Caught in a bad romance, a gayed-up take on Romance Romance does nothing for me at the Above the Stag theatre
“There are days he blows his fuse now
And there are nights he’s just not there”
Romance Romance was nominated for 5 Tonys in 1988 and performance nods aside, you have to wonder what the standard of the other nominees was (actually, they included The Phantom of the Opera and Into the Woods…!) as its charms really rather eluded me.
Steven Dexter’s production reframes Barry Harman’s book and lyrics into a gay context which certainly has interest. But the disparity of the two acts, based respectively on Arthur Schnitzler’s The Little Comedy and Jules Renard’s Le Pain de Ménage, means it is a curiously disengaging watch. Continue reading “Review: Romance Romance, Above the Stag”
“I’m too old to lie to myself”
Louis Armstrong used to sing ‘it don’t mean a thing if it ain’t got that swing’ and unfortunately, Ruby in the Dust’s Gatsby hits the floor rather flat-flooted and singularly lacking in any discernible rhythm. The Roaring Twenties that characterise F Scott Fitzgerald’s iconic novel The Great Gatsby were all about the freedom of jazz, the liberating release of the Charleston, the fizziness of gin rickeys but so little of that spirit is in evidence here, in a production intended to mark 10 years since this company opened their first show here at the Union.
Bookwriter Linnie Reedman and composer and lyricist Joe Evans first adapted Gatsby a few years back and have retooled the show for this new venue but this new version struggles on a number of counts. The decision to make Jay Gatsby’s compadre Wolfshiem the focal narrating figure as opposed to the novel’s Nick Carraway could have worked if implemented more thoroughly but where as the latter is present at many of the key moments (and thus able to tell us about them), the former isn’t and so neither actor is able to make their character find a satisfactory role in the unfolding of this version of the tale. Continue reading “Review: Gatsby, Union Theatre”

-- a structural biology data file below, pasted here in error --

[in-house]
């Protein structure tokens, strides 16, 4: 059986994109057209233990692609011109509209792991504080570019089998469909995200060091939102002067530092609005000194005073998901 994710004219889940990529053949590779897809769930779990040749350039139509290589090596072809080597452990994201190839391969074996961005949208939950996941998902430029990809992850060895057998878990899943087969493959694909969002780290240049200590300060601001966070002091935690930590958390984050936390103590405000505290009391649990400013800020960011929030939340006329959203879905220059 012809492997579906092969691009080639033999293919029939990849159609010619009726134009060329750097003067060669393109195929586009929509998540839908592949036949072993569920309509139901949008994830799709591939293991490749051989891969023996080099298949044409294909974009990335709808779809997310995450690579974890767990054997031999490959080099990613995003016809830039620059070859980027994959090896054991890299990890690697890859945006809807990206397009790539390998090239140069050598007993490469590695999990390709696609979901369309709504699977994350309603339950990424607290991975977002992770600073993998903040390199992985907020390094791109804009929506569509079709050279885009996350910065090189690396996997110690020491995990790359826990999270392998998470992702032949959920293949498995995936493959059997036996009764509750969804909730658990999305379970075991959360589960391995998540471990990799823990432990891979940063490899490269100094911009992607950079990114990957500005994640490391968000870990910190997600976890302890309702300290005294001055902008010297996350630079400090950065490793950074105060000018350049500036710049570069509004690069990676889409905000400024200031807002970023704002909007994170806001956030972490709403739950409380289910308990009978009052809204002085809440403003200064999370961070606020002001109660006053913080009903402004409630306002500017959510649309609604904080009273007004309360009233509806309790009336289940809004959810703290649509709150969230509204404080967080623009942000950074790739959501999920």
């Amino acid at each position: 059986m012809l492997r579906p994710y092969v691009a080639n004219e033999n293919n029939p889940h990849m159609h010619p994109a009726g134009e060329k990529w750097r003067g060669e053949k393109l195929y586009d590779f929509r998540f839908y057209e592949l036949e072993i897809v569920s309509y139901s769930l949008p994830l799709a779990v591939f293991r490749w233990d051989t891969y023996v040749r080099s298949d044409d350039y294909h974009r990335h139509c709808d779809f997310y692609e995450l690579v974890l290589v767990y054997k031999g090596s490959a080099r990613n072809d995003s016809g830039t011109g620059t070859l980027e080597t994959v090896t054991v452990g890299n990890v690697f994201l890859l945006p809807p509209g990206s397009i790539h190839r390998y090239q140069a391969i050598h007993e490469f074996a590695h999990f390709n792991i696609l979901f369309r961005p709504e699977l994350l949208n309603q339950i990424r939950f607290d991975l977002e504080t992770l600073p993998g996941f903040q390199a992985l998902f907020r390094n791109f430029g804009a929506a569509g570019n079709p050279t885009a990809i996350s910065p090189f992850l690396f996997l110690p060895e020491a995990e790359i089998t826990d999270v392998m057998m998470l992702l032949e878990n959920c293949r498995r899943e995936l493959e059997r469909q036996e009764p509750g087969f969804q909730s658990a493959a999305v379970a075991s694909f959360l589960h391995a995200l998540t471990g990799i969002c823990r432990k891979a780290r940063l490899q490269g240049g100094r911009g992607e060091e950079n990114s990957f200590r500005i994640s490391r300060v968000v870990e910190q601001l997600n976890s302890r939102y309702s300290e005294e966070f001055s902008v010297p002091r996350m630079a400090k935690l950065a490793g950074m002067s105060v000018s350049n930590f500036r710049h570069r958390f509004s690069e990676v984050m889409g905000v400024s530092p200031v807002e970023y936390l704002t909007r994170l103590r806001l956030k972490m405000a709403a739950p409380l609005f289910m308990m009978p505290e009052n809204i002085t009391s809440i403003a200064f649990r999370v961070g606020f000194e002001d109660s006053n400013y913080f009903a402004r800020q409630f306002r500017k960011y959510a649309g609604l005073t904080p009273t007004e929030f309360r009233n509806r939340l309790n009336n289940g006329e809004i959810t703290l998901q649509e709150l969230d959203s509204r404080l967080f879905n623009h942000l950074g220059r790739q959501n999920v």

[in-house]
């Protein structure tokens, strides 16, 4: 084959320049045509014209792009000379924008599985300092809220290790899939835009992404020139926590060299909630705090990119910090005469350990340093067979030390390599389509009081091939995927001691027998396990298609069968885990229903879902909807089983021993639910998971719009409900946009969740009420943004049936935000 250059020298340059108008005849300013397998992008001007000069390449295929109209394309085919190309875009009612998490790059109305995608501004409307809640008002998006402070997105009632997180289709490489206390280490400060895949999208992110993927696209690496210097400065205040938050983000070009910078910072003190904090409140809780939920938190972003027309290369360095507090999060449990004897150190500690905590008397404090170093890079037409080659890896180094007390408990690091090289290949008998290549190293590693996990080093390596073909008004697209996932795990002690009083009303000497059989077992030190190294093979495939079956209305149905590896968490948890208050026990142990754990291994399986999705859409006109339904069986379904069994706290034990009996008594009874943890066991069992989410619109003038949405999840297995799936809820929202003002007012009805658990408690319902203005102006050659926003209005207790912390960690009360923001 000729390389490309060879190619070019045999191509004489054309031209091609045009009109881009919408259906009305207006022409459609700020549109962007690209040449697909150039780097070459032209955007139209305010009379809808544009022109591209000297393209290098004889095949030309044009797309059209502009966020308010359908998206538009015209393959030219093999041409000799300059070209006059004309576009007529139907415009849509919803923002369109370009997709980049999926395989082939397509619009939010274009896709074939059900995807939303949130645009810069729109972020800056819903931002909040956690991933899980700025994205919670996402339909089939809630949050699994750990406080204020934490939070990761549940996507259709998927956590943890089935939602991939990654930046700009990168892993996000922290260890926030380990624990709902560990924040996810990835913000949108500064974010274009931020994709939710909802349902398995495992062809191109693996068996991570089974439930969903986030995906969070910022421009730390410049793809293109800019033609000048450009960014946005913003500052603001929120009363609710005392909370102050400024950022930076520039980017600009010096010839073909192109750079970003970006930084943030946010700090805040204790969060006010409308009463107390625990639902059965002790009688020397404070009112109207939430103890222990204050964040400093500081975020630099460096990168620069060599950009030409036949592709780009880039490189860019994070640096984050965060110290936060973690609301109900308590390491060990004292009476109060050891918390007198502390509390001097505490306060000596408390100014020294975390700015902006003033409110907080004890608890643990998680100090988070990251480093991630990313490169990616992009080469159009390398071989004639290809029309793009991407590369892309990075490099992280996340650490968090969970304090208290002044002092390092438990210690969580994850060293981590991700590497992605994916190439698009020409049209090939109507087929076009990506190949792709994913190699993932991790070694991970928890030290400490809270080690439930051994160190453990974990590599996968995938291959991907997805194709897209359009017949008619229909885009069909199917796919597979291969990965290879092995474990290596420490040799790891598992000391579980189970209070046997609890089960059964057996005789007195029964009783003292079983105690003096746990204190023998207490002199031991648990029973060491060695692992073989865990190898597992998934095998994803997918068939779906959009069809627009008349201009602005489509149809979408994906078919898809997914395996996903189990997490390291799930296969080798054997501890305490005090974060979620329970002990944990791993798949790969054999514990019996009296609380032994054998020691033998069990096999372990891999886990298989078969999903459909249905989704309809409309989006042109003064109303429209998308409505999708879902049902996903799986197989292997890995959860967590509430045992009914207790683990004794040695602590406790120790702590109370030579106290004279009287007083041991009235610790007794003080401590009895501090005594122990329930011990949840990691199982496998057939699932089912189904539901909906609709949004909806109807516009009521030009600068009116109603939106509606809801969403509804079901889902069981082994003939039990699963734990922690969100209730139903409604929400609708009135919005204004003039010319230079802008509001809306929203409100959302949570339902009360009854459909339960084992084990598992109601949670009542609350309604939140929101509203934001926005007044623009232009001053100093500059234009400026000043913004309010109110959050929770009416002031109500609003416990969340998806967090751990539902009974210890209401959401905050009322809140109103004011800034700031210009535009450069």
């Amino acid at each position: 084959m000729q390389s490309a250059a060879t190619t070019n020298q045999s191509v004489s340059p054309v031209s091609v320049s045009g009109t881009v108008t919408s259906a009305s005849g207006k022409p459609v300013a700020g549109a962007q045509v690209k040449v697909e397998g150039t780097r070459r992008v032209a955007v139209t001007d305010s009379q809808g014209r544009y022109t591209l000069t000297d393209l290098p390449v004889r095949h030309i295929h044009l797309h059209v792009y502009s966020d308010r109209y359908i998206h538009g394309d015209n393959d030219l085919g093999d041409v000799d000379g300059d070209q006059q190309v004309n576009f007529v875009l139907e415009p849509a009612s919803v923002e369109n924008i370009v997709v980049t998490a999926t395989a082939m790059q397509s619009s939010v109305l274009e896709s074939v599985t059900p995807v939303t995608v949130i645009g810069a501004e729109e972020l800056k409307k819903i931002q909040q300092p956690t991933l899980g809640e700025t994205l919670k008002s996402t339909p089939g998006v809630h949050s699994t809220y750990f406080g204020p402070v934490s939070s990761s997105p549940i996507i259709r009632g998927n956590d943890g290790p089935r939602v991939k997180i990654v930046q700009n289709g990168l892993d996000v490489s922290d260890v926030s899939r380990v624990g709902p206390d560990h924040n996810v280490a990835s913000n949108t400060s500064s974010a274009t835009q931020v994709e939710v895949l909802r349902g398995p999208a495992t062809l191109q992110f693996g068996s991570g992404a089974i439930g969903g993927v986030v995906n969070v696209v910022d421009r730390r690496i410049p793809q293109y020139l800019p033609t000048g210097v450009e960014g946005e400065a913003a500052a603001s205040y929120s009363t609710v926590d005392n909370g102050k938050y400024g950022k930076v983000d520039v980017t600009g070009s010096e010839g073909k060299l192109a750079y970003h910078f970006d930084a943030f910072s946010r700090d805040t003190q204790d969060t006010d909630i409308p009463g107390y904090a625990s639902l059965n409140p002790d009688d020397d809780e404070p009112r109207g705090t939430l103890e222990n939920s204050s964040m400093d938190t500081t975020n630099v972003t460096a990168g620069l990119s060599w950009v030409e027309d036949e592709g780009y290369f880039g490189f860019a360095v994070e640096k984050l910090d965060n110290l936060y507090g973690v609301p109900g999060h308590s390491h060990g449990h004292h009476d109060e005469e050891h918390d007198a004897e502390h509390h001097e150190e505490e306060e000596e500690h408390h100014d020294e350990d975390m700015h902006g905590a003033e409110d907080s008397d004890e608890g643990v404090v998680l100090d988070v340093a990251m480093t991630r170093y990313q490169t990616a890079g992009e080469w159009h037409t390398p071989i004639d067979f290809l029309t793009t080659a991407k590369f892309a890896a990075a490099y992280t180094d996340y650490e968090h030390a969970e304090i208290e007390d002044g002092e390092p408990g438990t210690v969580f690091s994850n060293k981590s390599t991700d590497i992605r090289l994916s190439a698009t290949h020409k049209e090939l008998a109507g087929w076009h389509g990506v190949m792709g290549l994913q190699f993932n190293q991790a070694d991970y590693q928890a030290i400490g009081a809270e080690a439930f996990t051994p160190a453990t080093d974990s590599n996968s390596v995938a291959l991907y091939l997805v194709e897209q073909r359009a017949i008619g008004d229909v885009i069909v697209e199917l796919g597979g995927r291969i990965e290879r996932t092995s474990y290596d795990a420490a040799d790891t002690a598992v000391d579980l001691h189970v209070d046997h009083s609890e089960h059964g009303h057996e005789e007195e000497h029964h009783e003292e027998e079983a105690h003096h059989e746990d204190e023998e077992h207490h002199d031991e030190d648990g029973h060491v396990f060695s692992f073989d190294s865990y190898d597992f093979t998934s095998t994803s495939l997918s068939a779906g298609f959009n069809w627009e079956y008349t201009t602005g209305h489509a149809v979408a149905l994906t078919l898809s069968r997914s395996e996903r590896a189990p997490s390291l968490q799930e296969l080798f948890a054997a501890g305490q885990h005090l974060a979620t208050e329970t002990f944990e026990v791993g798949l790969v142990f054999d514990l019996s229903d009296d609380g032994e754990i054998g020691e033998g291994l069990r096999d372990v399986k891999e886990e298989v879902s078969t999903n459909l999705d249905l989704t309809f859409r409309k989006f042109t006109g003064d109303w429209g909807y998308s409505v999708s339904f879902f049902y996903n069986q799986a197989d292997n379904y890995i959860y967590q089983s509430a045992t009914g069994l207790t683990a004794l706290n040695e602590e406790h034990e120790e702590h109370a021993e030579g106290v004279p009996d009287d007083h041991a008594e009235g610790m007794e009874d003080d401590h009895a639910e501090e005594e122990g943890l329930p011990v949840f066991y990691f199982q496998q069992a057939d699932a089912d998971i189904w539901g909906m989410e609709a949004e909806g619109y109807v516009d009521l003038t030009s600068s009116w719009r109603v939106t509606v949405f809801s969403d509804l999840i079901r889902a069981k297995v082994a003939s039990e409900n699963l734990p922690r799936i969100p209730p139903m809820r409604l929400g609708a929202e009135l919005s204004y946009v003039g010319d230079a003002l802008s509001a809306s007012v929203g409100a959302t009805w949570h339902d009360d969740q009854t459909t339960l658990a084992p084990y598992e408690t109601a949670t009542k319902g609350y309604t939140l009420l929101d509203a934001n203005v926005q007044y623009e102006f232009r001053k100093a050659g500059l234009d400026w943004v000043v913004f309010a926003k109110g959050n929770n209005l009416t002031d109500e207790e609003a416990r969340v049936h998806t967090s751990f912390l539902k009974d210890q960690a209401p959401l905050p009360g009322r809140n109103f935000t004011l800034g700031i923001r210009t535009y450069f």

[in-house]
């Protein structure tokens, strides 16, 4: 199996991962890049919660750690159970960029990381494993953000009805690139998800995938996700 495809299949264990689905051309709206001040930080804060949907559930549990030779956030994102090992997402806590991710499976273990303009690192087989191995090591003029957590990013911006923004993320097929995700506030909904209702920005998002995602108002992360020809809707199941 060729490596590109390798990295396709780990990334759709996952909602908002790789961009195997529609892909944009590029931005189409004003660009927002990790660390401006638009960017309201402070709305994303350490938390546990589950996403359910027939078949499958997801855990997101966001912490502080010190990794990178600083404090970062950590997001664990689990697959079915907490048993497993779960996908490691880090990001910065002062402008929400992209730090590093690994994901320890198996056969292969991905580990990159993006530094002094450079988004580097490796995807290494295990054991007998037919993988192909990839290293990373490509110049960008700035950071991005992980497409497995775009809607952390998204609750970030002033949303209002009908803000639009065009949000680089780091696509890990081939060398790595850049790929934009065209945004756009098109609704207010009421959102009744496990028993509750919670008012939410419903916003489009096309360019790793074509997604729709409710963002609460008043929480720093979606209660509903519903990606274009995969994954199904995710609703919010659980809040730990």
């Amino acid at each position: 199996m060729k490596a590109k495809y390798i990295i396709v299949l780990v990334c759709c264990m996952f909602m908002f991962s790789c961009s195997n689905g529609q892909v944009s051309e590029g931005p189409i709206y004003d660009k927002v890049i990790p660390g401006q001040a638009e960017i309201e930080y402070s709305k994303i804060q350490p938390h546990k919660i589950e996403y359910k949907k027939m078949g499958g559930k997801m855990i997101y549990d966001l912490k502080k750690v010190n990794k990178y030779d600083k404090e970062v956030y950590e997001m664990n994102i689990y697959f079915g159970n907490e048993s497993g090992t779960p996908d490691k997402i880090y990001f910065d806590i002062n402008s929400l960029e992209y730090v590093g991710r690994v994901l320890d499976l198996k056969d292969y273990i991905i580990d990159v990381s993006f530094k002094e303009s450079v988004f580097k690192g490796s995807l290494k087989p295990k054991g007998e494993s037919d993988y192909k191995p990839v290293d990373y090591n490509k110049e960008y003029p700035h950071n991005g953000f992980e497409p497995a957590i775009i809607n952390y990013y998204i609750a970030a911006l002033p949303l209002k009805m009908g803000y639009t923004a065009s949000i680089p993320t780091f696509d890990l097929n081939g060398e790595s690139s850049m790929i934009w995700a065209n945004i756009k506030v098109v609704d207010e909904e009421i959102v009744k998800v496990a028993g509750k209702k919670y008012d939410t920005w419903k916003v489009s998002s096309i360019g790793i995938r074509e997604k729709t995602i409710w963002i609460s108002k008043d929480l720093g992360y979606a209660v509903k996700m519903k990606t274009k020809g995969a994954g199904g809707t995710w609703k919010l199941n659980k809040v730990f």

“I think, I think…”
Jerry Herman’s The Grand Tour flopped on Broadway which explains a little of why it has taken 36 years for it to make its premiere in Europe. Another reason is the strange tone of Michael Stewart and Mark Bramble’s book, based on a play by SN Behrman, which plots an odd couple roadtrip and ensuing love triangle against the Nazi occupation of France in 1940. Polish compatriots Jewish intellectual SL Jacobowsky and Catholic aristocrat Colonel Stjerbinsky reluctantly join forces in Paris to make their escape, picking up the Colonel’s French lover Marianne on the way, and ending up in all sorts of jolly japes and adventures which are more Boy’s Own than Wilfred Owen.
Director Thom Southerland has great form with musical revivals though and aspects of his work here are superb. Phil Lindley’s approach to designing this show should be studied by all aspiring designers as an inspired way of dealing with the intimacy of a space such as the Finborough. His European map-featuring set unfolds multipally like the pages of a pop-up book to take us from the front seat of a car to the heights of a high-wire, the stillness of a church and the bracing winds of a harbour amongst many other locations, and it does so with real elegance. I’d only question why Belgium appears to have been erased from the map and given how much Saint-Nazaire is referred to in the show, whether that might have been added too. Continue reading “Review: The Grand Tour, Finborough Theatre”